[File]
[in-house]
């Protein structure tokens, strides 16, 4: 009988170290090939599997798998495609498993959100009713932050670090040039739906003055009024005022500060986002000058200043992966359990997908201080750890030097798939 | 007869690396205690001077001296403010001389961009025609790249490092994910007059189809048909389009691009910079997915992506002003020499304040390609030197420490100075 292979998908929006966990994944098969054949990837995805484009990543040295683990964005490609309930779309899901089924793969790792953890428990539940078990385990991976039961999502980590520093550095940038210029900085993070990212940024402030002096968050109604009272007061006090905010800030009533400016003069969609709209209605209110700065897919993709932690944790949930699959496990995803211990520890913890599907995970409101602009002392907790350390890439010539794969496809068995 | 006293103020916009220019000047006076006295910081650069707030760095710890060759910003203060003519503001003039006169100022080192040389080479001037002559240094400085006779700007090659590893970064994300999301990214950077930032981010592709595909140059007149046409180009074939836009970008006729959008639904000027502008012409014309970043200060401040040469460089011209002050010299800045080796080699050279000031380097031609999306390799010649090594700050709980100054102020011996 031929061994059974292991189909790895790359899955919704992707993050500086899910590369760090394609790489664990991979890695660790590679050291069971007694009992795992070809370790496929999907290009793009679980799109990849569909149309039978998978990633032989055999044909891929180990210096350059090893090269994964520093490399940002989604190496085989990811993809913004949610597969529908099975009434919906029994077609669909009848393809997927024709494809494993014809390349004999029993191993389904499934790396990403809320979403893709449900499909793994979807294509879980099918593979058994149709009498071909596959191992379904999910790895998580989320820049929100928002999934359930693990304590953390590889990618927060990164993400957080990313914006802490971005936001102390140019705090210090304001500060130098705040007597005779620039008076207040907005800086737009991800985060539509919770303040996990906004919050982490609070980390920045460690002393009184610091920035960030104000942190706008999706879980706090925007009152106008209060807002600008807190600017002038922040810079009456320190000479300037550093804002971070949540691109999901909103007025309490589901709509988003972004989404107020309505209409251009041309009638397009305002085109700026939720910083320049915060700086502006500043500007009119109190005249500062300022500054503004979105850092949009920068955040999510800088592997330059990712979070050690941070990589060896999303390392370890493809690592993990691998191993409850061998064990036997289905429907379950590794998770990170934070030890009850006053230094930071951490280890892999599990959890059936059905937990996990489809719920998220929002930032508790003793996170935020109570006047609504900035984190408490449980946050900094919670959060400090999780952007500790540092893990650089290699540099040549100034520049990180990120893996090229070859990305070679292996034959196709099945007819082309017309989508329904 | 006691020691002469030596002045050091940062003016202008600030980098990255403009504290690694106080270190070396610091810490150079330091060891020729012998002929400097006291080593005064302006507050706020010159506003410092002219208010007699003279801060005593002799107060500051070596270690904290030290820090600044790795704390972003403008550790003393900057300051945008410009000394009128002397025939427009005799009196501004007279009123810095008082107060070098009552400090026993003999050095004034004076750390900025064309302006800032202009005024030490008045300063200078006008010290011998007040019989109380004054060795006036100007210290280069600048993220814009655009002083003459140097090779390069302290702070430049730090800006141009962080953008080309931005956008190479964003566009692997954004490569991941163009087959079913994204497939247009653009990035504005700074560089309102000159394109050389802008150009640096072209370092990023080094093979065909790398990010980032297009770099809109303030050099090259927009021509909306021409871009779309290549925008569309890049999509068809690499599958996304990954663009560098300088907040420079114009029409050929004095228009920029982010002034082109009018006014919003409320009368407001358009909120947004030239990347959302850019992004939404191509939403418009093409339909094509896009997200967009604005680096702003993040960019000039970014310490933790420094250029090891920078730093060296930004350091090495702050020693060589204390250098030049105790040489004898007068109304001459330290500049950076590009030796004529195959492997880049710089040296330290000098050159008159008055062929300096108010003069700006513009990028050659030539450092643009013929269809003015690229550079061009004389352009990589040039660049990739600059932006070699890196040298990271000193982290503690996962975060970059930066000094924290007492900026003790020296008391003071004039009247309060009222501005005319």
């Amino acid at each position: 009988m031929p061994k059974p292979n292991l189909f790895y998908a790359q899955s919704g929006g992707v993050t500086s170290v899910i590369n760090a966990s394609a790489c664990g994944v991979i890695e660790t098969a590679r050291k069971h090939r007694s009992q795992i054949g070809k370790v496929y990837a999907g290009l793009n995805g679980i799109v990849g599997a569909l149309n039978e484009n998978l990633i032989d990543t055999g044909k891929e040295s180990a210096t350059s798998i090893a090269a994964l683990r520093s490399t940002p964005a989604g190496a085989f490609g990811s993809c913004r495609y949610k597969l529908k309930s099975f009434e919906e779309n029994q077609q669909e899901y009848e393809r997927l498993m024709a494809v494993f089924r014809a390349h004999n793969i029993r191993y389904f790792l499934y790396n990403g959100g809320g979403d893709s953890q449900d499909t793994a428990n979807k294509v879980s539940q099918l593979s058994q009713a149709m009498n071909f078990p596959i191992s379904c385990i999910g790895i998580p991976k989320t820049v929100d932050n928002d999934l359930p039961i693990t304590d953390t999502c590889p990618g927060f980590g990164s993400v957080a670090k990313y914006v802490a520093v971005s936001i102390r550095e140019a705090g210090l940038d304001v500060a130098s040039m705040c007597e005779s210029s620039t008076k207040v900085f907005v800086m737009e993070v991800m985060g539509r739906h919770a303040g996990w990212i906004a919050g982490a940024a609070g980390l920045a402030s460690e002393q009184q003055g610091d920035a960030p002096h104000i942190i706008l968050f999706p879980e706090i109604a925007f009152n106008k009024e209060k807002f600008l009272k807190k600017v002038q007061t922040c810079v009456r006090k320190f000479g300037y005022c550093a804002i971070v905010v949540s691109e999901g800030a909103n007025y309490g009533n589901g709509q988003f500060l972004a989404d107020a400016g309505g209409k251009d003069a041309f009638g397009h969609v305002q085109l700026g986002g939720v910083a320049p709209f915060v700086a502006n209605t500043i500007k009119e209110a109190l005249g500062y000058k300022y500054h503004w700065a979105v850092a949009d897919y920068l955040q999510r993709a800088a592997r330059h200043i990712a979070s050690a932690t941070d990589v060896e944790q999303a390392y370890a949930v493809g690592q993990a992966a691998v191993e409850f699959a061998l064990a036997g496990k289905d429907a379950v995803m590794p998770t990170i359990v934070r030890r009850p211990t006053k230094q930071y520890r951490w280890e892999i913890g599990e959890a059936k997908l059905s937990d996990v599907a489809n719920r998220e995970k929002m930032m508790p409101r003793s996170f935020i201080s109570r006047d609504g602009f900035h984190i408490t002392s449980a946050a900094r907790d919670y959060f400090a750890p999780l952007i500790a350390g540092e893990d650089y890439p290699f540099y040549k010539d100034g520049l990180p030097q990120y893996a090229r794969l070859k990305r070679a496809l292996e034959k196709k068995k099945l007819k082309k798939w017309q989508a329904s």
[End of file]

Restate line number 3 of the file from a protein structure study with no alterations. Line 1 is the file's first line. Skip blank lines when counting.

């Amino acid at each position: 009988m031929p061994k059974p292979n292991l189909f790895y998908a790359q899955s919704g929006g992707v993050t500086s170290v899910i590369n760090a966990s394609a790489c664990g994944v991979i890695e660790t098969a590679r050291k069971h090939r007694s009992q795992i054949g070809k370790v496929y990837a999907g290009l793009n995805g679980i799109v990849g599997a569909l149309n039978e484009n998978l990633i032989d990543t055999g044909k891929e040295s180990a210096t350059s798998i090893a090269a994964l683990r520093s490399t940002p964005a989604g190496a085989f490609g990811s993809c913004r495609y949610k597969l529908k309930s099975f009434e919906e779309n029994q077609q669909e899901y009848e393809r997927l498993m024709a494809v494993f089924r014809a390349h004999n793969i029993r191993y389904f790792l499934y790396n990403g959100g809320g979403d893709s953890q449900d499909t793994a428990n979807k294509v879980s539940q099918l593979s058994q009713a149709m009498n071909f078990p596959i191992s379904c385990i999910g790895i998580p991976k989320t820049v929100d932050n928002d999934l359930p039961i693990t304590d953390t999502c590889p990618g927060f980590g990164s993400v957080a670090k990313y914006v802490a520093v971005s936001i102390r550095e140019a705090g210090l940038d304001v500060a130098s040039m705040c007597e005779s210029s620039t008076k207040v900085f907005v800086m737009e993070v991800m985060g539509r739906h919770a303040g996990w990212i906004a919050g982490a940024a609070g980390l920045a402030s460690e002393q009184q003055g610091d920035a960030p002096h104000i942190i706008l968050f999706p879980e706090i109604a925007f009152n106008k009024e209060k807002f600008l009272k807190k600017v002038q007061t922040c810079v009456r006090k320190f000479g300037y005022c550093a804002i971070v905010v949540s691109e999901g800030a909103n007025y309490g009533n589901g709509q988003f500060l972004a989404d107020a400016g309505g209409k251009d003069a041309f009638g397009h969609v305002q085109l700026g986002g939720v910083a320049p709209f915060v700086a502006n209605t500043i500007k009119e209110a109190l005249g500062y000058k300022y500054h503004w700065a979105v850092a949009d897919y920068l955040q999510r993709a800088a592997r330059h200043i990712a979070s050690a932690t941070d990589v060896e944790q999303a390392y370890a949930v493809g690592q993990a992966a691998v191993e409850f699959a061998l064990a036997g496990k289905d429907a379950v995803m590794p998770t990170i359990v934070r030890r009850p211990t006053k230094q930071y520890r951490w280890e892999i913890g599990e959890a059936k997908l059905s937990d996990v599907a489809n719920r998220e995970k929002m930032m508790p409101r003793s996170f935020i201080s109570r006047d609504g602009f900035h984190i408490t002392s449980a946050a900094r907790d919670y959060f400090a750890p999780l952007i500790a350390g540092e893990d650089y890439p290699f540099y040549k010539d100034g520049l990180p030097q990120y893996a090229r794969l070859k990305r070679a496809l292996e034959k196709k068995k099945l007819k082309k798939w017309q989508a329904s």